Metabolism is a concept not easily understood, except for individuals who study exercise science or other forms of medical studies. Metabolism comprises of several aspects, which is important to our overall daily caloric expenditure. Below is an easy to understand layout to see what lifestyle affect metabolism.
Digestion of Food
This part of the metabolism is based upon the energy expended to digest and breakdown food. Metabolism is affected by what we eat, when we eat it. There truly is no one-size-fits-all approach to eating. Some research suggests five small meals per day, others say eat three adequate meals. The one thing to note is the quality and quantity of food. The body burns more energy when it has to breakdown whole, nutritious food. That is part of the reason why we can eat a whole bag of Doritos. There is no fiber or lack of “whole grain” to make the body feel full and work to break it down. Therefore, although the quality is rough on digestion, due to slamming down the chips, the stomach will quickly pass it through to the intestine. Once again this another reason to advocate for fresh, whole foods, especially fruits and vegetables.
This component of metabolism is vital beyond “boosting” our metabolic rate. Physical activity reduces stress and promotes happiness and vitality. We expend energy through movement. This movement occurs through exercise sessions, running errands or walking to work. Moving the body throughout the day is now known to be significant indicator for weight management. In addition, those who strength train or complete metabolic conditioning classes can burn calories long after their workout, thanks to a concept known as EPOC.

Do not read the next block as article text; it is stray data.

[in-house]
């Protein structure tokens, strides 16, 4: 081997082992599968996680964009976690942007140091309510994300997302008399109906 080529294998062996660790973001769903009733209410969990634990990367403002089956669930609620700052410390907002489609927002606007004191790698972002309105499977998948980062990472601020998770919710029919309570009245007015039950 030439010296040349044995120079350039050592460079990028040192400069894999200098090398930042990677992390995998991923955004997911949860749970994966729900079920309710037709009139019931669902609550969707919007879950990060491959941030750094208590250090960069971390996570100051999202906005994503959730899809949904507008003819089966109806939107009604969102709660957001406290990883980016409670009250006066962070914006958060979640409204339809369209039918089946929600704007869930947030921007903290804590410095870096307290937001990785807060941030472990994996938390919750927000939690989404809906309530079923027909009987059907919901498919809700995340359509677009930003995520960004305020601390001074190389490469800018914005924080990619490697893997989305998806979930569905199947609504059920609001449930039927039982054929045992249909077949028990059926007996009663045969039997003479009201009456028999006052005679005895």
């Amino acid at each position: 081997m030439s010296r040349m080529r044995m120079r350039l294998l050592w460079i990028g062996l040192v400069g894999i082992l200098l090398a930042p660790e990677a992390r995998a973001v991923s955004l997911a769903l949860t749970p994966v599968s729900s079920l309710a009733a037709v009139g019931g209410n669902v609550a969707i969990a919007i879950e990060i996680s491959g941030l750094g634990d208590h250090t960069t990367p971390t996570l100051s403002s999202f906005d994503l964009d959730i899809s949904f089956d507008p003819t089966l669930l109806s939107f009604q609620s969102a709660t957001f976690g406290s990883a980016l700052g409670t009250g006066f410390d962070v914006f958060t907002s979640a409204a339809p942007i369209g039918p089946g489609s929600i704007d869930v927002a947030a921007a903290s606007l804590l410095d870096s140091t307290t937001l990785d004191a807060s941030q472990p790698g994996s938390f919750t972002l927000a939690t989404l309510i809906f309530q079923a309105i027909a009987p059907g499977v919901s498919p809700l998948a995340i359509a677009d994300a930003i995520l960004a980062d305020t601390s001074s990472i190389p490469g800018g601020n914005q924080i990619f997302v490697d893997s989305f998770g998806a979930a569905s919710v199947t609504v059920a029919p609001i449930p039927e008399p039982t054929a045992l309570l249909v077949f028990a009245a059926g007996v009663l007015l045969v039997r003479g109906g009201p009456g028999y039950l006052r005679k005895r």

Resting Metabolic Rate
This part of the metabolism is based upon the ability to expend calories at rest and our normal daily functions. This includes breathing, thinking and heart pumping actions. Our organs constantly work around the clock 24/7, so we are technically burning calories all day, everyday. However, as we age, the body naturally deteriorates. This is where having lean muscle mass is vital to keep our daily caloric expenditure high. Muscle burns more calories than fat at rest. This is based on the pounds. For example, the metabolic rate of muscle can burn 4.5 calories per per pound versus 2 calories per pound of fat.
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